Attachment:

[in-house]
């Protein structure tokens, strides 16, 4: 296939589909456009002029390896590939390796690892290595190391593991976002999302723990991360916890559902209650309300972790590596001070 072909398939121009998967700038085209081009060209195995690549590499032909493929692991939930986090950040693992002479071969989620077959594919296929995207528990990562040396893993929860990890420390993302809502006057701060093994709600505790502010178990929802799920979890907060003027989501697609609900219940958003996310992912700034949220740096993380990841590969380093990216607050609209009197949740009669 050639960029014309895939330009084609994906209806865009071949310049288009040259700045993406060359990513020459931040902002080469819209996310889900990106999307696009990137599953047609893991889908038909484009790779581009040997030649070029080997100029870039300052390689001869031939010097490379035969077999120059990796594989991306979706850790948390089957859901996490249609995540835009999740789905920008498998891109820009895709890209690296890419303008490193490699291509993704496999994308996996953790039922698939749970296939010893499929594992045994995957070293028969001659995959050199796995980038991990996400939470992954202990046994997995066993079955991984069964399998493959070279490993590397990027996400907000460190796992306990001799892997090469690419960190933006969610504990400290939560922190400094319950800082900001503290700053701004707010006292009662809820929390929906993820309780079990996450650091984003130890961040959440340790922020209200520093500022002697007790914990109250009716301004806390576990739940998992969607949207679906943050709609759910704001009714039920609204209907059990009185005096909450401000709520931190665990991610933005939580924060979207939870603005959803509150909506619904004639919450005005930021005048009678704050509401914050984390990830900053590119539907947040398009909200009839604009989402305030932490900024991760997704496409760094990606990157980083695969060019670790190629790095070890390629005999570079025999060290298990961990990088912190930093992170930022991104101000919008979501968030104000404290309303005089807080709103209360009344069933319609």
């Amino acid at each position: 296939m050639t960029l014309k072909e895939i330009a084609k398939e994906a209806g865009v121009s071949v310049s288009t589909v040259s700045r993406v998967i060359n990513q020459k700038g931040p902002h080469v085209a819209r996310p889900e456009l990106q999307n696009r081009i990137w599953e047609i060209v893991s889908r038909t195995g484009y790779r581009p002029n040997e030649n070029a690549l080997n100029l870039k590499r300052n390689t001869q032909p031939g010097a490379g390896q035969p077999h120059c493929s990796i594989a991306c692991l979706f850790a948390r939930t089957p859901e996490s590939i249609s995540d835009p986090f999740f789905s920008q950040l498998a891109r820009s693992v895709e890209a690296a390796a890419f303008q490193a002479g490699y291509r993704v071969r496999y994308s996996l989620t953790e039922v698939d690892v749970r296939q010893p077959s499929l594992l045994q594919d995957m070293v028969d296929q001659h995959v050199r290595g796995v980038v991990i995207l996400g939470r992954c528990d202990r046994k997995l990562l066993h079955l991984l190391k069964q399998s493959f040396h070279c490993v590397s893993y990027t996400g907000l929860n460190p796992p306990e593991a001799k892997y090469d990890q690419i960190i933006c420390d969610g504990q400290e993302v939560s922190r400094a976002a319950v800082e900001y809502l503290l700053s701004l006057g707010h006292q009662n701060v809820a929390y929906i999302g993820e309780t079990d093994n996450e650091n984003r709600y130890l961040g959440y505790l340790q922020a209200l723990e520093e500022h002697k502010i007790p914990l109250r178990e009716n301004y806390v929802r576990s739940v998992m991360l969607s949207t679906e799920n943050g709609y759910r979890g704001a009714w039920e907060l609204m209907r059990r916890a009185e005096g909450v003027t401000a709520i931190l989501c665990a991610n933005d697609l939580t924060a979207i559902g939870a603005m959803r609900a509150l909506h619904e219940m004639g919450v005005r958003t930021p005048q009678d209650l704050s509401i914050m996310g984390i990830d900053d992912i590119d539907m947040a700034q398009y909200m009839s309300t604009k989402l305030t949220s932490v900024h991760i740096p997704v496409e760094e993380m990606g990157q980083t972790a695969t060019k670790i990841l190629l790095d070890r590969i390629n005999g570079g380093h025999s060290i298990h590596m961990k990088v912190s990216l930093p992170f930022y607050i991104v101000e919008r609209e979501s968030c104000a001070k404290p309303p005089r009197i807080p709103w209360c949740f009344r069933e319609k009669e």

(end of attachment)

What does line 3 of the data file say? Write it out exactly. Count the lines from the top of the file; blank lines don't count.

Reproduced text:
């Amino acid at each position: 296939m050639t960029l014309k072909e895939i330009a084609k398939e994906a209806g865009v121009s071949v310049s288009t589909v040259s700045r993406v998967i060359n990513q020459k700038g931040p902002h080469v085209a819209r996310p889900e456009l990106q999307n696009r081009i990137w599953e047609i060209v893991s889908r038909t195995g484009y790779r581009p002029n040997e030649n070029a690549l080997n100029l870039k590499r300052n390689t001869q032909p031939g010097a490379g390896q035969p077999h120059c493929s990796i594989a991306c692991l979706f850790a948390r939930t089957p859901e996490s590939i249609s995540d835009p986090f999740f789905s920008q950040l498998a891109r820009s693992v895709e890209a690296a390796a890419f303008q490193a002479g490699y291509r993704v071969r496999y994308s996996l989620t953790e039922v698939d690892v749970r296939q010893p077959s499929l594992l045994q594919d995957m070293v028969d296929q001659h995959v050199r290595g796995v980038v991990i995207l996400g939470r992954c528990d202990r046994k997995l990562l066993h079955l991984l190391k069964q399998s493959f040396h070279c490993v590397s893993y990027t996400g907000l929860n460190p796992p306990e593991a001799k892997y090469d990890q690419i960190i933006c420390d969610g504990q400290e993302v939560s922190r400094a976002a319950v800082e900001y809502l503290l700053s701004l006057g707010h006292q009662n701060v809820a929390y929906i999302g993820e309780t079990d093994n996450e650091n984003r709600y130890l961040g959440y505790l340790q922020a209200l723990e520093e500022h002697k502010i007790p914990l109250r178990e009716n301004y806390v929802r576990s739940v998992m991360l969607s949207t679906e799920n943050g709609y759910r979890g704001a009714w039920e907060l609204m209907r059990r916890a009185e005096g909450v003027t401000a709520i931190l989501c665990a991610n933005d697609l939580t924060a979207i559902g939870a603005m959803r609900a509150l909506h619904e219940m004639g919450v005005r958003t930021p005048q009678d209650l704050s509401i914050m996310g984390i990830d900053d992912i590119d539907m947040a700034q398009y909200m009839s309300t604009k989402l305030t949220s932490v900024h991760i740096p997704v496409e760094e993380m990606g990157q980083t972790a695969t060019k670790i990841l190629l790095d070890r590969i390629n005999g570079g380093h025999s060290i298990h590596m961990k990088v912190s990216l930093p992170f930022y607050i991104v101000e919008r609209e979501s968030c104000a001070k404290p309303p005089r009197i807080p709103w209360c949740f009344r069933e319609k009669e």